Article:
“If your wife is suggesting something that you don’t feel comfortable with, you don’t have to do it. The best option is to have an open conversation where you can make clear how you feel about trying a new position. It may be helpful to find out why your wife is interested in another position — perhaps your usual sexual position is causing her pain or isn’t allowing her to have an orgasm.” (Newlywed’s Guide)

The purpose of sexual intimacy

“The goal of sexuality is to express oneness and intimacy with your mate. It’s a loving response toward someone to whom you are committed for life.” (Sheet Music)

“Generally speaking, mutual satisfaction is the goal of each sexual encounter, with each of you defining your own personal pleasure. It is of particular importance that neither of you assume that the kind of sexual enjoyment you want is exactly what your partner wants. The ability of each of you to be sensitive to and understanding of the other stands at the heart of true sexual union, physically and emotionally.” (Newlywed’s Guide)

On realistic expectations

“Nobody’s sex life is such that every experience is a ten.” (Sheet Music)

“The presence or absence of orgasm does not always define great sex. Sex can be deep, meaningful, and connecting without an orgasm, and at times sex can be a not particularly satisfying or even a negative experience even with an orgasm.” (Newlywed’s Guide)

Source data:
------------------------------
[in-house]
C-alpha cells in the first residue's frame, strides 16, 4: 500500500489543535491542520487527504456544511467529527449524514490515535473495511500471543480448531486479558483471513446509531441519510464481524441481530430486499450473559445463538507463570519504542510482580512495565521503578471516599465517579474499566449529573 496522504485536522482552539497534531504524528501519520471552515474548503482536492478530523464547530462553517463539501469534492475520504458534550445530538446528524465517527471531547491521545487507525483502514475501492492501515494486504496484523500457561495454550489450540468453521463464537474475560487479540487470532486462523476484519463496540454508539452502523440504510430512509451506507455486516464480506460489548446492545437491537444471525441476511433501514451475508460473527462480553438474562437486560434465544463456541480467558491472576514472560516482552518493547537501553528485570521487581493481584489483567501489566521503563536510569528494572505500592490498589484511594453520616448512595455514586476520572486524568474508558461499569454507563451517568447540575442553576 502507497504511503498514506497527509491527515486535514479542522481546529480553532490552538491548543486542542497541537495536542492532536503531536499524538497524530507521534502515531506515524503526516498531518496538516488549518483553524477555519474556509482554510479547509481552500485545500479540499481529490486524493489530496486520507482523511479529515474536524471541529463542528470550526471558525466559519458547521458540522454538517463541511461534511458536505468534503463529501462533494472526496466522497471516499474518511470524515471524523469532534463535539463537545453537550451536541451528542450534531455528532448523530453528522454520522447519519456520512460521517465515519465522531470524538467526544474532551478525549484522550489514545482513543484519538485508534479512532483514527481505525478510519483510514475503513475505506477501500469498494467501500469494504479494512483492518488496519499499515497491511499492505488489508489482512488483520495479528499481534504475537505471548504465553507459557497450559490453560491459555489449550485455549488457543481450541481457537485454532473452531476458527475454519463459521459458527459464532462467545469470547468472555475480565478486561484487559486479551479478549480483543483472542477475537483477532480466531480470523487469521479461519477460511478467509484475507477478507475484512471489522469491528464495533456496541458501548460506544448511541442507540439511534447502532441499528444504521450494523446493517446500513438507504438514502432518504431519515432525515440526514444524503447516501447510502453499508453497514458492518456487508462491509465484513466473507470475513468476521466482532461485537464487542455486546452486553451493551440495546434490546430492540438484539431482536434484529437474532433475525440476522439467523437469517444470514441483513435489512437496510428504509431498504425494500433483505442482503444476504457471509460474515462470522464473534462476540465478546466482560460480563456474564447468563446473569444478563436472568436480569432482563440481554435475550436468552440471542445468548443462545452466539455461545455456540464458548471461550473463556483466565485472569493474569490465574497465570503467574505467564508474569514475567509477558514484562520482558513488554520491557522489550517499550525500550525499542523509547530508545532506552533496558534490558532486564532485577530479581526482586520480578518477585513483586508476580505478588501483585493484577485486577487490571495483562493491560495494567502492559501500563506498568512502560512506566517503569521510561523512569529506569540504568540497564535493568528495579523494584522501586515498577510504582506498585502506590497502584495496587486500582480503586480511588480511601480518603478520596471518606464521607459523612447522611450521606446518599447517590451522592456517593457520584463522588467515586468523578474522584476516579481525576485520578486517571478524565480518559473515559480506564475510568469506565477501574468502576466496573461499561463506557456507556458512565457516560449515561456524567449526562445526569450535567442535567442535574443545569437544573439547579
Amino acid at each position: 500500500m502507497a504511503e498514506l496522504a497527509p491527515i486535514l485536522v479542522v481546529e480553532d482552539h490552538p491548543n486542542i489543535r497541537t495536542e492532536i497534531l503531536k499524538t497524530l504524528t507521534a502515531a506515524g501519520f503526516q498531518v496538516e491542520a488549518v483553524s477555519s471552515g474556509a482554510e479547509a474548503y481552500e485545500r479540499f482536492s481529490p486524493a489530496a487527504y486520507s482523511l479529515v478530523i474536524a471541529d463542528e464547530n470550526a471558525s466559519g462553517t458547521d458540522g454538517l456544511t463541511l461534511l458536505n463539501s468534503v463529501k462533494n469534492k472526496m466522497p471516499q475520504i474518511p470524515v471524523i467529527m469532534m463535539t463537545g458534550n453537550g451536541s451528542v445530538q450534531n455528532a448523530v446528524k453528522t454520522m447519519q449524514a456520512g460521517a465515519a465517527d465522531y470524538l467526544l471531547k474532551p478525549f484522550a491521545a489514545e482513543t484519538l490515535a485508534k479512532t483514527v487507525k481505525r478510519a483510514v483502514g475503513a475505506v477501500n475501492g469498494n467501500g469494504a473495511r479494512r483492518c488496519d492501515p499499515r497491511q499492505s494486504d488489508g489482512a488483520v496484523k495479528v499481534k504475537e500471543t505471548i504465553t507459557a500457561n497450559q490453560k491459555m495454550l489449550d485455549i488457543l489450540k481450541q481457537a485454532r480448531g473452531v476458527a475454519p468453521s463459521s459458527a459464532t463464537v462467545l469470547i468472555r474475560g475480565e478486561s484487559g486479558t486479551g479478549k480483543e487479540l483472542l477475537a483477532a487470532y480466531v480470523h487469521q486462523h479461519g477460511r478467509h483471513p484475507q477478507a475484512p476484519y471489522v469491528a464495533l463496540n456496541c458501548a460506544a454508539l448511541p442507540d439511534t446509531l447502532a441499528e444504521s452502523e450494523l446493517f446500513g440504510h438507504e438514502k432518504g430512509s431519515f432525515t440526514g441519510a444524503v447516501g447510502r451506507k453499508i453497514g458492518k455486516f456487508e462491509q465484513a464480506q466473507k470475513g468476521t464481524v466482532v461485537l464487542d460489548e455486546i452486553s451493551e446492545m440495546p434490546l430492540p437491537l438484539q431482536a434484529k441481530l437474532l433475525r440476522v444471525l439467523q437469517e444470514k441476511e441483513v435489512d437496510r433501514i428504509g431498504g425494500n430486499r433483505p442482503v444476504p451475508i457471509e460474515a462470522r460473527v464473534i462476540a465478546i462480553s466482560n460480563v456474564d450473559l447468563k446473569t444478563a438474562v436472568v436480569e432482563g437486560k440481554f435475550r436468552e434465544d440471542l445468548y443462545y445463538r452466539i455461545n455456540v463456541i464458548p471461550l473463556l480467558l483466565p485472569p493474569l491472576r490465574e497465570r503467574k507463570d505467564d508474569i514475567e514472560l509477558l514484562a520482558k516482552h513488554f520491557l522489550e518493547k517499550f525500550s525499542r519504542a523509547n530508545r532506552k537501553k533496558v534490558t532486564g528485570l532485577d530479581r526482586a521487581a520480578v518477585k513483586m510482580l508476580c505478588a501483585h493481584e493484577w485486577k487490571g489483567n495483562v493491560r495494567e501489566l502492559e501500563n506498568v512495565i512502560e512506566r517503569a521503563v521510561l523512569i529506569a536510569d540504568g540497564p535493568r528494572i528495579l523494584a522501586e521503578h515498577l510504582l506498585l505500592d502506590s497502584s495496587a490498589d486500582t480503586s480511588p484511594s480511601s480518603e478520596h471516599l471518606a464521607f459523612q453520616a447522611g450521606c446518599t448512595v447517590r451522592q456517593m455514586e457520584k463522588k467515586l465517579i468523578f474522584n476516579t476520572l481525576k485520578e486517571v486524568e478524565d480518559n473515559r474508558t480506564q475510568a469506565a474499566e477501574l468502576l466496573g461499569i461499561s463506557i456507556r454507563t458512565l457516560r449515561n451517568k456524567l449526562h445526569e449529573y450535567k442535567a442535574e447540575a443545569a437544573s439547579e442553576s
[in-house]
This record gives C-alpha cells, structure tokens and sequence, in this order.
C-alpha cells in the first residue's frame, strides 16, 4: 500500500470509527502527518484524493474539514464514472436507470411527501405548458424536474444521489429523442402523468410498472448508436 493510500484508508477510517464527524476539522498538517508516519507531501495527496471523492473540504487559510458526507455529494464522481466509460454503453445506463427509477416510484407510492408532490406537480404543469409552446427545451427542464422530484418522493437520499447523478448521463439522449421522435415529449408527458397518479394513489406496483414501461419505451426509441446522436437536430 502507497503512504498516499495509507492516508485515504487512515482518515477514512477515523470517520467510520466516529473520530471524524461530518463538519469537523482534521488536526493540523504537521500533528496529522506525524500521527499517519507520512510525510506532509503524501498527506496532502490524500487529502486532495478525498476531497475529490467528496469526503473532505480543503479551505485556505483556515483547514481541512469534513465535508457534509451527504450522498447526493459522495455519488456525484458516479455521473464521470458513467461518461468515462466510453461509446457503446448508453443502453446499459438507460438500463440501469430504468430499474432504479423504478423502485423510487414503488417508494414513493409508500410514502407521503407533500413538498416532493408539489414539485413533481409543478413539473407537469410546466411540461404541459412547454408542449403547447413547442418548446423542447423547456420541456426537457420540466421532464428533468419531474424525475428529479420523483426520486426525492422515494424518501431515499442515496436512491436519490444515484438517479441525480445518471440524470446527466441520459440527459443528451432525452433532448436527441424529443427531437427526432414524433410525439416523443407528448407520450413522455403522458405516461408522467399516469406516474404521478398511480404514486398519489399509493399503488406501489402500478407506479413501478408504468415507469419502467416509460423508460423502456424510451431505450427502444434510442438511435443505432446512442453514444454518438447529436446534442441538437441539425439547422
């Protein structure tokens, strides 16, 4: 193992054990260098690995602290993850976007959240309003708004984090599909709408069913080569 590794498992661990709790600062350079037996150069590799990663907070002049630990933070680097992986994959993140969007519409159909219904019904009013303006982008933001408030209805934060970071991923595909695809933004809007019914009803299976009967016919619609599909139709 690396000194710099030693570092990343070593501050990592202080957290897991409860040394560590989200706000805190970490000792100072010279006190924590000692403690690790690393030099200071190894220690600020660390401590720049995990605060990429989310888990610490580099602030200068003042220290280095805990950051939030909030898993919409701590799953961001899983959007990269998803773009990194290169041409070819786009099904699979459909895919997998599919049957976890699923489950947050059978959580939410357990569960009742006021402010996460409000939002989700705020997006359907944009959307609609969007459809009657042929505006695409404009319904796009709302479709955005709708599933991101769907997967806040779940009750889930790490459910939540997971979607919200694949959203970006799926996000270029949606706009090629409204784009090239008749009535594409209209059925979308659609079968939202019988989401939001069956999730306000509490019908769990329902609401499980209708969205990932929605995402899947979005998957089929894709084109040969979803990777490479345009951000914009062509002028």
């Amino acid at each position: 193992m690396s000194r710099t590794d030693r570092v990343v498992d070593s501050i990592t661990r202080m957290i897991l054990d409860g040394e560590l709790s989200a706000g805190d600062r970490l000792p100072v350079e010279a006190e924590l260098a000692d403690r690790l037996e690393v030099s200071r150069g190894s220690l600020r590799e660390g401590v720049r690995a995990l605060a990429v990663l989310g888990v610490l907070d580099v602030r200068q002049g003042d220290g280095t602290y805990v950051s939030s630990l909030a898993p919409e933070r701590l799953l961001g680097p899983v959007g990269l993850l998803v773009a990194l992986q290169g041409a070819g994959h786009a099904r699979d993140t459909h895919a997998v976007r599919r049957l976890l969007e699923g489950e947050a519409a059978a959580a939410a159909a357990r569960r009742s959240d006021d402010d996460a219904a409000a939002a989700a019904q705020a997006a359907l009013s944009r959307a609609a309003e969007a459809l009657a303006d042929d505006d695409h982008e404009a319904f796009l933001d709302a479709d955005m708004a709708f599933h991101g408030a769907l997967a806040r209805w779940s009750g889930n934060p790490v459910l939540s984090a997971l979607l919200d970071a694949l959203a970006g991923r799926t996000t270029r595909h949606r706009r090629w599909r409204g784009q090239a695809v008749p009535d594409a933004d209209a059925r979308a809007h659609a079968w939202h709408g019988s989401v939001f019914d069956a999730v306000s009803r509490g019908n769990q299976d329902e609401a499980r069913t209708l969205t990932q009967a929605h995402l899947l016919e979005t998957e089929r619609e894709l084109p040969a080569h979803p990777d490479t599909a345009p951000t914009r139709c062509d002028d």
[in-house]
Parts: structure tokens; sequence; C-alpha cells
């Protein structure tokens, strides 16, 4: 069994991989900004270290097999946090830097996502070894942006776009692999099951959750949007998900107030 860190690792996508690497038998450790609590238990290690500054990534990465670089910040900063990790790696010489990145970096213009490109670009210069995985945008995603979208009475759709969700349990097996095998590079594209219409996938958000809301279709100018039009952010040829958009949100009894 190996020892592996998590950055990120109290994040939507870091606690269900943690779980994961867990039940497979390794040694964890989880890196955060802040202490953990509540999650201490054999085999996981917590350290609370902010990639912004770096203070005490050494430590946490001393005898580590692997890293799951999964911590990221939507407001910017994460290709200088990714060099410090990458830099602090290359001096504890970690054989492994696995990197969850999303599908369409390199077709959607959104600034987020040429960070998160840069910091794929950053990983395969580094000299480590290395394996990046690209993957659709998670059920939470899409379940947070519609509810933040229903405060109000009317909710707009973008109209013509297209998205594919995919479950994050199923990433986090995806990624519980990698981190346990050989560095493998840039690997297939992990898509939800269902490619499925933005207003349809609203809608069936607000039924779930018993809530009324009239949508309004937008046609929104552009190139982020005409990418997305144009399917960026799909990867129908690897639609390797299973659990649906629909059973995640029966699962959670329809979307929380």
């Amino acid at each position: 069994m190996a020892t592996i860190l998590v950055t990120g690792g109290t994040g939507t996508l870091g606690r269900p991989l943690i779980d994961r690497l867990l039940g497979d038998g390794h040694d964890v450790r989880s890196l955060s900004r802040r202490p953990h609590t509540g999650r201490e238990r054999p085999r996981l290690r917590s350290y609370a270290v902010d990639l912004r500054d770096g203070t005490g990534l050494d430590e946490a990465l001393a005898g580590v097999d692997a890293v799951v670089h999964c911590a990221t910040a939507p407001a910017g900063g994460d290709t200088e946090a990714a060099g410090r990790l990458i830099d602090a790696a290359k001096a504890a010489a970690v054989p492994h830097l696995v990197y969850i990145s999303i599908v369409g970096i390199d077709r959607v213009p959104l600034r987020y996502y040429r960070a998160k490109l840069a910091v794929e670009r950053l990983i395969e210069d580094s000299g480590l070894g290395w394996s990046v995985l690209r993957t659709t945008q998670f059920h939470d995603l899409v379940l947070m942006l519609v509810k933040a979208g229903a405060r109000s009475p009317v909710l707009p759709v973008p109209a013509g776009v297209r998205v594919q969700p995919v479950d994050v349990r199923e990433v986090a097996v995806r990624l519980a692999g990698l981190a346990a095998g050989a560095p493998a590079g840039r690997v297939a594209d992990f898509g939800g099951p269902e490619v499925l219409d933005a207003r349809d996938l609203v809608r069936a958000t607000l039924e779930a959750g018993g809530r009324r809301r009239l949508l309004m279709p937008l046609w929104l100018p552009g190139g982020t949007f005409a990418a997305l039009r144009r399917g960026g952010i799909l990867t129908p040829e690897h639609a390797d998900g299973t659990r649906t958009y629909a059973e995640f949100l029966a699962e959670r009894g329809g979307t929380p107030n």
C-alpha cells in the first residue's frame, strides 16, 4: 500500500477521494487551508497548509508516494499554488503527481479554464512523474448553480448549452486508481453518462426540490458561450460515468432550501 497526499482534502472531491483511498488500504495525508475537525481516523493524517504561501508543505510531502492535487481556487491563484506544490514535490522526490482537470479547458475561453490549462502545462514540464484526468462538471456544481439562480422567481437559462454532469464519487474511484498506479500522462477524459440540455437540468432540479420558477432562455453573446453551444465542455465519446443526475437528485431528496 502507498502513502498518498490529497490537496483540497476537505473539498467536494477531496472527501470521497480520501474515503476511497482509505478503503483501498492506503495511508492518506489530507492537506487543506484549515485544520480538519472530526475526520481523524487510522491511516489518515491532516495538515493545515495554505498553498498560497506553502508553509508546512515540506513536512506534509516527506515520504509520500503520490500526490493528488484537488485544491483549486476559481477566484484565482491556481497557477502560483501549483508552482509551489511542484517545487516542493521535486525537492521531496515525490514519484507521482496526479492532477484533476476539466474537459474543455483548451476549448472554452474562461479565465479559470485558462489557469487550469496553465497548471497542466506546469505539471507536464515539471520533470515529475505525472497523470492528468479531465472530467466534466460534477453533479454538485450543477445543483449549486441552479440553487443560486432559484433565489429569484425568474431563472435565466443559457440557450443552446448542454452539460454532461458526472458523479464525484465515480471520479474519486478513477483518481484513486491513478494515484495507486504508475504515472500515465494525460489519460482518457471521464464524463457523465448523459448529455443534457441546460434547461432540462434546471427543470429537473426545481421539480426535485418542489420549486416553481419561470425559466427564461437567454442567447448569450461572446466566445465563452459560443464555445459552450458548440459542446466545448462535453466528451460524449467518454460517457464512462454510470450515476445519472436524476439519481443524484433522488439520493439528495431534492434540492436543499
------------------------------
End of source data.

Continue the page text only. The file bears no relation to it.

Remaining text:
Dealing with guilt, shame or flashbacks from previous partners

“Whenever any memories intrude on your current sex life, try to make your present sex life that much more satisfying. You get rid of the old by focusing on the new. This is a conscious choice: I’m not going to dwell on that memory; instead I’m going to daydream about how to make my spouse cry out with pleasure.” (Sheet Music)

“Marriage is a new beginning for both of you; it is a chance to build a positive and healthy sexual relationship that will last a lifetime. Take what you have learned from your past and use it to help you move forward into a more positive place. . . . While guilt can sometimes seem all-consuming and overwhelming, it’s critical that you not lose sight of your spouse amidst these powerful emotions. . . . As with any transition, changing your mentality in this realm won’t necessarily happen overnight, so be patient with yourselves and with each other.” (Newlywed’s Guide)

What and how to share

“Going into specifics [of past experiences] causes far more problems than it solves. Generally speaking, don’t share past sexual secrets. All this does is raise insecurity; suddenly the conversation switches from ‘I want to know everything about you’ to something much, much uglier: ‘What do you mean you did it three times in one night?’ ‘I thought the hot tub idea was ours!’… It is a gift to your spouse to let some memories die in the past and remain only with you.” (Sheet Music)

“You should work toward feeling sufficiently comfortable to express and hear any sexual request that either of you finds of interest.” (Newlywed’s Guide; this statement is followed immediately by an explicit statement on the right to say no to anything.)

Handling different comfort levels

“[Breaking your own ‘rules for sex’] is something you have to initiate. Your spouse can’t rewrite your rulebook; you have to do that. You must be the one who discovers it, evaluates it, and then makes a plan to change it.” (Sheet Music)

“To avoid causing feelings of rejection, try to ensure that after saying no, you offer an alternative sexual activity or time to be together. . . . Adding some words of affection will also go a long way toward enhancing your feelings of intimacy.” (Newlywed’s Guide)

Anna Broadway